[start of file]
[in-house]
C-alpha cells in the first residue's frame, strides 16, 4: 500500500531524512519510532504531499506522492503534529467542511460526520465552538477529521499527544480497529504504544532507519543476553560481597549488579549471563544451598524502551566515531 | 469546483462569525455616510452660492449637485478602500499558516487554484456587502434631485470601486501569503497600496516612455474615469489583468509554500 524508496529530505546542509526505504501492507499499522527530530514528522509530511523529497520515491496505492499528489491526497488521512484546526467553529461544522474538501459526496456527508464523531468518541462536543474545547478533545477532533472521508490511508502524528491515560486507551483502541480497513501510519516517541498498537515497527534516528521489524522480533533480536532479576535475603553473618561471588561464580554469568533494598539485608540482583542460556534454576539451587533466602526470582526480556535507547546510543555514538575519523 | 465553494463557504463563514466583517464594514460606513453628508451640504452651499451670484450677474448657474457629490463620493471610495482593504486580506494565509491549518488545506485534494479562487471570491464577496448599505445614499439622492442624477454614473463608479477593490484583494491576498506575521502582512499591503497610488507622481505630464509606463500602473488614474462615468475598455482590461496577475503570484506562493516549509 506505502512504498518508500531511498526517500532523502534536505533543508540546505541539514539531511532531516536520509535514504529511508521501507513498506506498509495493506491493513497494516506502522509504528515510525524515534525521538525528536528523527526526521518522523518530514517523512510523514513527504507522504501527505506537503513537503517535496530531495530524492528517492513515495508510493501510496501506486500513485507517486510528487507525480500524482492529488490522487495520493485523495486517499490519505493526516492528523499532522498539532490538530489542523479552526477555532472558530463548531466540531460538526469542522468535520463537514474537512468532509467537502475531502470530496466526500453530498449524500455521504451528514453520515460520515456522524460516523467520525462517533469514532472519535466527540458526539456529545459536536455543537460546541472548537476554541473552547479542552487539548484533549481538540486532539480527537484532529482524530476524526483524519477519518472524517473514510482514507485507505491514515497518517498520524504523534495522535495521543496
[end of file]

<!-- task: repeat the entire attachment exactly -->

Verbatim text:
[in-house]
C-alpha cells in the first residue's frame, strides 16, 4: 500500500531524512519510532504531499506522492503534529467542511460526520465552538477529521499527544480497529504504544532507519543476553560481597549488579549471563544451598524502551566515531 | 469546483462569525455616510452660492449637485478602500499558516487554484456587502434631485470601486501569503497600496516612455474615469489583468509554500 524508496529530505546542509526505504501492507499499522527530530514528522509530511523529497520515491496505492499528489491526497488521512484546526467553529461544522474538501459526496456527508464523531468518541462536543474545547478533545477532533472521508490511508502524528491515560486507551483502541480497513501510519516517541498498537515497527534516528521489524522480533533480536532479576535475603553473618561471588561464580554469568533494598539485608540482583542460556534454576539451587533466602526470582526480556535507547546510543555514538575519523 | 465553494463557504463563514466583517464594514460606513453628508451640504452651499451670484450677474448657474457629490463620493471610495482593504486580506494565509491549518488545506485534494479562487471570491464577496448599505445614499439622492442624477454614473463608479477593490484583494491576498506575521502582512499591503497610488507622481505630464509606463500602473488614474462615468475598455482590461496577475503570484506562493516549509 506505502512504498518508500531511498526517500532523502534536505533543508540546505541539514539531511532531516536520509535514504529511508521501507513498506506498509495493506491493513497494516506502522509504528515510525524515534525521538525528536528523527526526521518522523518530514517523512510523514513527504507522504501527505506537503513537503517535496530531495530524492528517492513515495508510493501510496501506486500513485507517486510528487507525480500524482492529488490522487495520493485523495486517499490519505493526516492528523499532522498539532490538530489542523479552526477555532472558530463548531466540531460538526469542522468535520463537514474537512468532509467537502475531502470530496466526500453530498449524500455521504451528514453520515460520515456522524460516523467520525462517533469514532472519535466527540458526539456529545459536536455543537460546541472548537476554541473552547479542552487539548484533549481538540486532539480527537484532529482524530476524526483524519477519518472524517473514510482514507485507505491514515497518517498520524504523534495522535495521543496